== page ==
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The Latest: Migrant trafficker held for abductions in Greece

Associated Press logo Associated Press 29/12/2016
FILE - In this Dec. 20, 2016 file photo a police officer lights a candle in Berlin, Germany the day after a truck ran into a crowded Christmas market nearby. German prosecutors say they've detained a Tunisian man they think may have been involved in last week's truck attack on a Christmas market in Berlin. Federal prosecutors said Wednesday Dec. 28, 2016 the 40-year-old was detained during a search of his home and business. (AP Photo/Matthias Schrader,file) © The Associated Press FILE - In this Dec. 20, 2016 file photo a police officer lights a candle in Berlin, Germany the day after a truck ran into a crowded Christmas market nearby. German prosecutors say they've detained a Tunisian man they think may have been involved in last week's truck attack on a Christmas market in Berlin. Federal prosecutors said Wednesday Dec. 28, 2016 the 40-year-old was detained during a search of his home and business. (AP Photo/Matthias Schrader,file)

BELGRADE, Serbia — The Latest on Europe's response to the influx of asylum-seekers and migrants (all times local):

6:20 p.m.

Police in northern Greece say two asylum seekers who allegedly were held captive by traffickers for failing to pay transit fees have been freed.

A Bulgarian man was arrested and held on abduction charges Thursday after police raided an apartment in Thessaloniki, Greece's second-largest city.

Police said a Syrian and an Iraqi man, age 26 and 32, were locked in a room for more than a week after traffickers brought them over a river dividing Turkey and Greece and drove them 350 kilometers (220 miles) to the city.

The smugglers claimed each man owed them 1,500 euros ($1,570.)

Several major anti-trafficking operations have been centered on Thessaloniki, an hour's drive from the border with Macedonia, since several European countries closed their borders to refugees last year.

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5:25 p.m.

Germany's mass-circulation Bild newspaper is urging "decent refugees" to prevent violence by young migrants and report radicals to authorities.

The call in Arabic and German by Julian Reichelt, the editor-in-chief of Bild's online edition, followed the Berlin Christmas market attack in which a failed Tunisian asylum-seeker is the prime suspect and the detention of seven young men from Syria and Libya accused of trying to set a homeless man alight in a Berlin subway station.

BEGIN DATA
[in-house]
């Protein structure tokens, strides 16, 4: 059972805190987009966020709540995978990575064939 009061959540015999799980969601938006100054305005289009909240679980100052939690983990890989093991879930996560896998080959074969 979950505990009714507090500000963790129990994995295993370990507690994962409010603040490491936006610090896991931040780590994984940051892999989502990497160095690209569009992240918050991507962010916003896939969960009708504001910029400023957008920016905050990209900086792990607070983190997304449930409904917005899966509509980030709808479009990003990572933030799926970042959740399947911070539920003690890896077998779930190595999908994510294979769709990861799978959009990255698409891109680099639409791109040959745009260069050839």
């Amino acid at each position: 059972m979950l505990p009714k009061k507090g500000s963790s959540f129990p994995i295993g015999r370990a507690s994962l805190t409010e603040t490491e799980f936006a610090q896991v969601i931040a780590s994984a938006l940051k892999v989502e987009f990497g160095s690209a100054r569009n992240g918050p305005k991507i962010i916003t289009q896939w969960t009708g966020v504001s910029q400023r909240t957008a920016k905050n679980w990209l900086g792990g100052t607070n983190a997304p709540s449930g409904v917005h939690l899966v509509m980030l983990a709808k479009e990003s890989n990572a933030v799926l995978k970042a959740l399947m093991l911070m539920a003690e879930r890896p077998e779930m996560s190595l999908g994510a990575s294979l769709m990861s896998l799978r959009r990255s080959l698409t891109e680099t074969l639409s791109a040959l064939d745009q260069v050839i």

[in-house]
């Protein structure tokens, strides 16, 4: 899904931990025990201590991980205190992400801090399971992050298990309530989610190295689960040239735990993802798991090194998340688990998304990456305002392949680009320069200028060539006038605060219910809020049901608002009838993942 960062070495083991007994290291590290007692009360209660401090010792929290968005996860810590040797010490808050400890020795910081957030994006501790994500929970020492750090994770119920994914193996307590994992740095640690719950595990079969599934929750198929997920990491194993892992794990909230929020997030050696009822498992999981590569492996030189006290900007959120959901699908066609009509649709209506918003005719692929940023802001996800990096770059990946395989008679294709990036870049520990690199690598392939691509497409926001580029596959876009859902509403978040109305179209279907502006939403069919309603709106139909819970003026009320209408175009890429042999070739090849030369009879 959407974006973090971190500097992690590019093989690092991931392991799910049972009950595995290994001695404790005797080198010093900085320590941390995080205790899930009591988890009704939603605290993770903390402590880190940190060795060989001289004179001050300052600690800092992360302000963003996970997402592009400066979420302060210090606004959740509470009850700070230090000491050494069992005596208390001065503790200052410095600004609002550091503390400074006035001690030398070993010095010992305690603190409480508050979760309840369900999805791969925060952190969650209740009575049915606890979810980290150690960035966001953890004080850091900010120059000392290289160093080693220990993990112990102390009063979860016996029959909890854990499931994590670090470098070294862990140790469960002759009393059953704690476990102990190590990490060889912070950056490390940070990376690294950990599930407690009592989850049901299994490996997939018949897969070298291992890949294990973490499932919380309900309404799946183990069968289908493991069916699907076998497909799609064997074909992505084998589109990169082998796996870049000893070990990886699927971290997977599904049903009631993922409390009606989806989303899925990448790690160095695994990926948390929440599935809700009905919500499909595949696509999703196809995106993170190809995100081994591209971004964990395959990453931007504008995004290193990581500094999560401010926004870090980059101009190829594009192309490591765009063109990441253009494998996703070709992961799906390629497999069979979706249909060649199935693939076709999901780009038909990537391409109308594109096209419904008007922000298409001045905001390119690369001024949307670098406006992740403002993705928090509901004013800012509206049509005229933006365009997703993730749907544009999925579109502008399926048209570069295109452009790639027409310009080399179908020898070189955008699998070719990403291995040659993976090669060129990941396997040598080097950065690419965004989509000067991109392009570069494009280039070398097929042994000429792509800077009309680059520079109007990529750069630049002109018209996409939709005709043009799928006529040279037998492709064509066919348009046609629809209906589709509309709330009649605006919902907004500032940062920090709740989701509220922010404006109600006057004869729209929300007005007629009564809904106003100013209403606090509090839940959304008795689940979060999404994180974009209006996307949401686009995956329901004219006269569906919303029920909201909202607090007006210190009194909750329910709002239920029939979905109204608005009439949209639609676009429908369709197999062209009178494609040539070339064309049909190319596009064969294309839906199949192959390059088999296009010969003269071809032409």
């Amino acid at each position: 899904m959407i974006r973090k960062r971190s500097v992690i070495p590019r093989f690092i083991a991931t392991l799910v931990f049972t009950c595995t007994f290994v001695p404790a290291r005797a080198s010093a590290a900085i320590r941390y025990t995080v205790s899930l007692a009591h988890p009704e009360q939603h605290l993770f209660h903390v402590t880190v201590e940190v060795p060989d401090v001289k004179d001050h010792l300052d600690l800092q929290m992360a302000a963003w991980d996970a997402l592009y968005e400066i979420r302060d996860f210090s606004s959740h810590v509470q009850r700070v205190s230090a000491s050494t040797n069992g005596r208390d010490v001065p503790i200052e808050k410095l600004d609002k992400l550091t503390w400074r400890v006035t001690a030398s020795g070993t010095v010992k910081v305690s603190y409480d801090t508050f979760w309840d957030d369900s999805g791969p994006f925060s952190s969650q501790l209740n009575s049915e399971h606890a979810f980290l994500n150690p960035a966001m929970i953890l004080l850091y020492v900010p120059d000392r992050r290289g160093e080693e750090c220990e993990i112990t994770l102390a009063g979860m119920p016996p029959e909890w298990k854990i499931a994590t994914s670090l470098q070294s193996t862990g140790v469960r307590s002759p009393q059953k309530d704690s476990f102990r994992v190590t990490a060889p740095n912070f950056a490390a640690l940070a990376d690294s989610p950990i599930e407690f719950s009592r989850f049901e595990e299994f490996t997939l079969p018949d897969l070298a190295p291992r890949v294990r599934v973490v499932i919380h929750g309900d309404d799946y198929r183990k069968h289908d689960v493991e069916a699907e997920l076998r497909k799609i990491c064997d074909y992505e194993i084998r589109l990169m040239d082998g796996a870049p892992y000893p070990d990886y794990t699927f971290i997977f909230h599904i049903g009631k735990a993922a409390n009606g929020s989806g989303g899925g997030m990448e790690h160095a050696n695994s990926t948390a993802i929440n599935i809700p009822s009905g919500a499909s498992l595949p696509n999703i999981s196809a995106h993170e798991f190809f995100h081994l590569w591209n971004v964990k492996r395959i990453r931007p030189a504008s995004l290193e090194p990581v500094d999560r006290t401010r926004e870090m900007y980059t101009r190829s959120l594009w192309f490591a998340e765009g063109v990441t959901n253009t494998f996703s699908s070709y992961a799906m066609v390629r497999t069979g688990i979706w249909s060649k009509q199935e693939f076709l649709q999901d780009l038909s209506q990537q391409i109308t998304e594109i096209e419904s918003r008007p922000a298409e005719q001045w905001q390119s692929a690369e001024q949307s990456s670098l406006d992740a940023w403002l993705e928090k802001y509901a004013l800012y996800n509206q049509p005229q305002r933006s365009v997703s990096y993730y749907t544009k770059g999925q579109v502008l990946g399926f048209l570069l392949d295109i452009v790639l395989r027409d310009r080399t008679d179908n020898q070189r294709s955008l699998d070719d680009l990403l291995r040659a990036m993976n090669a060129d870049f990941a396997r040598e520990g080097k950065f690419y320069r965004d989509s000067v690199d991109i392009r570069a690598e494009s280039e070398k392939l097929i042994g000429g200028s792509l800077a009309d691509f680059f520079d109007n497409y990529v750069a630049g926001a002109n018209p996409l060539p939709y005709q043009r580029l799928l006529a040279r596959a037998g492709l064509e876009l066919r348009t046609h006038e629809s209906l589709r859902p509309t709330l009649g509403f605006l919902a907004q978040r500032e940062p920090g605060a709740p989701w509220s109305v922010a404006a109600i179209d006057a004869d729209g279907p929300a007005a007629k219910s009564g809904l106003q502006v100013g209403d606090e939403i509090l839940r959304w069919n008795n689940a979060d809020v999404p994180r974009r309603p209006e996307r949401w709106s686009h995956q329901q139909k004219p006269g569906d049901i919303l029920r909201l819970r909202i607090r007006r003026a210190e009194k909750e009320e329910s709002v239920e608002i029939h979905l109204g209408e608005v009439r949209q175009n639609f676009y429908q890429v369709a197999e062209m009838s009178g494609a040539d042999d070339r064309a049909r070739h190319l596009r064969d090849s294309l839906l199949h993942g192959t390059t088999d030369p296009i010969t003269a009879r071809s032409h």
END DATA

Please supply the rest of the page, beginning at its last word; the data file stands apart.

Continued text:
Reichelt wrote that "what we need is an uprising of decent refugees."

He urged them to make clear to young migrants "that they mock and spit on with acts of violence the country that has given you and your children refuge." And he said they're responsible for keeping an eye on who young migrants are chatting with and who influences them.

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1:10 p.m.

Lawyers representing 36 children from the now dismantled migrant camp in the French town of Calais have launched a legal challenge to Britain's handling of their asylum applications.

Toufique Hossain, who represents the children, says 28 of them want written reasons for why their cases were rejected. He says eight others are waiting for an outcome to their applications.

The children, aged 14 to 17, are from Eritrea, Afghanistan and Sudan.

Hossain said Thursday they are seeking a judicial review in the High Court, expected in early next year.

French authorities dismantled the slum-like migrant camp known as the "jungle" in October. Hossain argued that Britain's government has failed to live up to a promise to take in more unaccompanied children from the sprawling camp.

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12:30 p.m.

Italian Premier Paolo Gentiloni says the government will take further measures to combat terrorism following the shooting death of a Tunisian fugitive near Milan.

He also told reporters in Rome on Thursday that the government needs to take steps to improve the efficiency of repatriation procedures at migrant centers.

Italy's interior minister will head a meeting on security in Milan later Thursday, nearly a week after the fugitive suspect in the Berlin Christmas market attack was shot to death after being stopped in a routine police patrol.

The fugitive, Anis Amri, had arrived in Italy during Arab Spring in early 2011, quickly landing in jail after setting fire to a migrant center. Attempts by Italy to deport him after his release failed for bureaucratic reasons.

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10:25 a.m.

Serbian police say two Afghan migrants have been killed and 10 have been injured in a car crash on a highway in central Serbia.

Police say the crash occurred early Thursday near the town of Nis when the car crammed with the migrants hit a protective barrier on the highway. A suspected people smuggler who drove the car fled the scene of the crash.

State TV quoted doctors from the emergency hospital in Nis as saying that the injured migrants included five children. Doctors say that most of the injuries are severe and that one of the patients had to have both legs amputated.

Thousands of migrants are stranded in Serbia looking for ways to reach EU countries which have sought to curb the influx.

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